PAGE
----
«This UH-60V first flight accomplishment reaffirms our open, safe and secure cockpit solutions that will enable the most advanced capabilities for warfighters», said Ike Song, vice president, mission solutions, Northrop Grumman. «We remain committed to delivering an affordable, low-risk solution that provides long-term value and flexibility to customers».

The UH-60V digital cockpit solution is aligned with the Future Airborne Capability Environment (FACE) standard and supports integration of off-the-shelf hardware and software, enabling rapid insertion of capabilities in multiple avionics platforms while reducing cost and risk for system integration and upgrades. The open architecture approach provides greater flexibility and enables upgrades to be done with or without the original equipment manufacturer’s involvement.

The UH-60V meets the standards for safety-critical software development and is designed to comply with the Federal Aviation Administration and European Aviation Safety Agency’s Global Air Traffic Management requirements, enabling the system to traverse military and civilian airspace worldwide. It is also certifiable and compliant with safety-critical avionics standards such as DO-178C.

The UH-60V Black Hawk program will modernize the Army’s fleet of UH‑60L helicopters through cost-effective cockpit upgrades. The new system is nearly identical to the UH‑60M pilot-vehicle interface, providing common training and operational employment.

The pilot and crew prepare for an initial test flight of the UH-60V Black Hawk, which successfully flew for the first time on January 19 in Huntsville, Alabama. Northrop Grumman delivered the Integrated Avionics Suite for the UH-60V, which is designed to update existing UH-60L analog gauges with digital electronic instrument displays
The pilot and crew prepare for an initial test flight of the UH-60V Black Hawk, which successfully flew for the first time on January 19 in Huntsville, Alabama. Northrop Grumman delivered the Integrated Avionics Suite for the UH-60V, which is designed to update existing UH-60L analog gauges with digital electronic instrument displays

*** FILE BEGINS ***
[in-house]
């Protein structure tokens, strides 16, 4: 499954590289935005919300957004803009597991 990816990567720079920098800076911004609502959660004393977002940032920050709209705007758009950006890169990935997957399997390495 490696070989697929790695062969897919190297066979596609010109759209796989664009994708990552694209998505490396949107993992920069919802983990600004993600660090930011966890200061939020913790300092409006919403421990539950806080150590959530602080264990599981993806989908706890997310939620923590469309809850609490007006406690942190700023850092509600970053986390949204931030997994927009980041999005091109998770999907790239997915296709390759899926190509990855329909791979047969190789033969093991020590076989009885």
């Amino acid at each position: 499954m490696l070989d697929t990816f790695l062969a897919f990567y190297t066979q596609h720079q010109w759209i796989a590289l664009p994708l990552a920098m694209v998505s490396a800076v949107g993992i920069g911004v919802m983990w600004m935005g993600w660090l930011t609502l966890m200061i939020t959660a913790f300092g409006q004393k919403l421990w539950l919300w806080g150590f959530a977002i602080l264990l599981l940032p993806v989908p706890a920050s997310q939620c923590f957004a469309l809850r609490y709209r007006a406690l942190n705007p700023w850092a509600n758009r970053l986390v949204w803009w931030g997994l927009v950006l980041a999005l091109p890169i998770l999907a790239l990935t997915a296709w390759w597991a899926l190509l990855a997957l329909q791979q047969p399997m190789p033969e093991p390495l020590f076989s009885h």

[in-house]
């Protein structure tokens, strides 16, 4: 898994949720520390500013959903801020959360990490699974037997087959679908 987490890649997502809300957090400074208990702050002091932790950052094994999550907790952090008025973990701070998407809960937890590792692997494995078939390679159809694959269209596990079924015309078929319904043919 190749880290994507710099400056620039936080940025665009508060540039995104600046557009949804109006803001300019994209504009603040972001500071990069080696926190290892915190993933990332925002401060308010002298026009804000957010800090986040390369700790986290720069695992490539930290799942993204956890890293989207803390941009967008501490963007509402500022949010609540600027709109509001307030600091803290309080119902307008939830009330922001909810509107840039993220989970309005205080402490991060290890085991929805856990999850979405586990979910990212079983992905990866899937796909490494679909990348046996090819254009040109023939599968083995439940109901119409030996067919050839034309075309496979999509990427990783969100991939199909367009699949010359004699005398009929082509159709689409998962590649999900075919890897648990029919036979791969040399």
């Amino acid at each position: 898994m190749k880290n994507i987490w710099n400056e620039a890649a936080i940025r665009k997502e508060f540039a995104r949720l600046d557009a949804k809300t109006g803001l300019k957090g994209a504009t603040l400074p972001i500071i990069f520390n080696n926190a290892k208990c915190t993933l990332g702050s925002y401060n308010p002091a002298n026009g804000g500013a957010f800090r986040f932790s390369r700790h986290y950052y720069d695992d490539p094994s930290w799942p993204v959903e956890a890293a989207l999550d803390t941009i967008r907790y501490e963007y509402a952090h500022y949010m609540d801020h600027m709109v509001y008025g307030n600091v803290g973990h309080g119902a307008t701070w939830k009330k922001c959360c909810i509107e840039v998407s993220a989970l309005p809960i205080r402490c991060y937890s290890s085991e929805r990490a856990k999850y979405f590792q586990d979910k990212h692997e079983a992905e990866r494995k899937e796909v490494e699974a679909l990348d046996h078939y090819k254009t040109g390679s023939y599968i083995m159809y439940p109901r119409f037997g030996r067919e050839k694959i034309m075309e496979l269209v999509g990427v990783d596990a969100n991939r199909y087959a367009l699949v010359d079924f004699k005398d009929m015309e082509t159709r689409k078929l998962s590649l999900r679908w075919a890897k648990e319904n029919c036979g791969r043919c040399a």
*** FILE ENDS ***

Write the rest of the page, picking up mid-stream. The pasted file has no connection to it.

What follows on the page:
Communications ball

While it may resemble a giant beach ball, the inflatable Ground Antenna Transmit and Receive (GATR) ball is actually the Army’s latest piece of satellite communications equipment. The technology is so new that the 369th Sustainment Brigade’s GATR ball has a serial number in the single digits.

Signal Soldiers of the 369th Sustainment Brigade practice aligning a Ground Antenna Transmit and Receive (GATR) Ball at Camp Arifjan, Kuwait on January 10, 2017. The GATR Ball is a portable satellite communications system that can be deployed to remote areas in a relatively short amount of time (Photo Credit: Sergeant Jeremy Bratt)
Signal Soldiers of the 369th Sustainment Brigade practice aligning a Ground Antenna Transmit and Receive (GATR) Ball at Camp Arifjan, Kuwait on January 10, 2017. The GATR Ball is a portable satellite communications system that can be deployed to remote areas in a relatively short amount of time (Photo Credit: Sergeant Jeremy Bratt)

Designed to be lighter and more compact than traditional, rigid satellite dishes, the GATR ball can be broken down into just a few cases and hand carried anywhere in the world. The self-contained system can then be inflated and set up in less than two hours, ready to provide a variety of communication services.

«The portability of the GATR system is its key feature», explained Sergeant First Class Brian Horne, the information assurance supervisor for the 369th Sustainment Brigade (SB). «It can be set up and operated by a crew of three just about anywhere».

The mobile nature of the system is not the GATR ball’s only advantage. The system also provides a larger bandwidth capacity, compared to comparable older systems. With more bandwidth, operators can send more data.

In January, signal Soldiers from the 369th SB and other units were trained on the technology, receiving a combination of classroom learning on topics like the electromagnetic spectrum and signal polarization, and hands-on instruction on assembling and disassembling the system.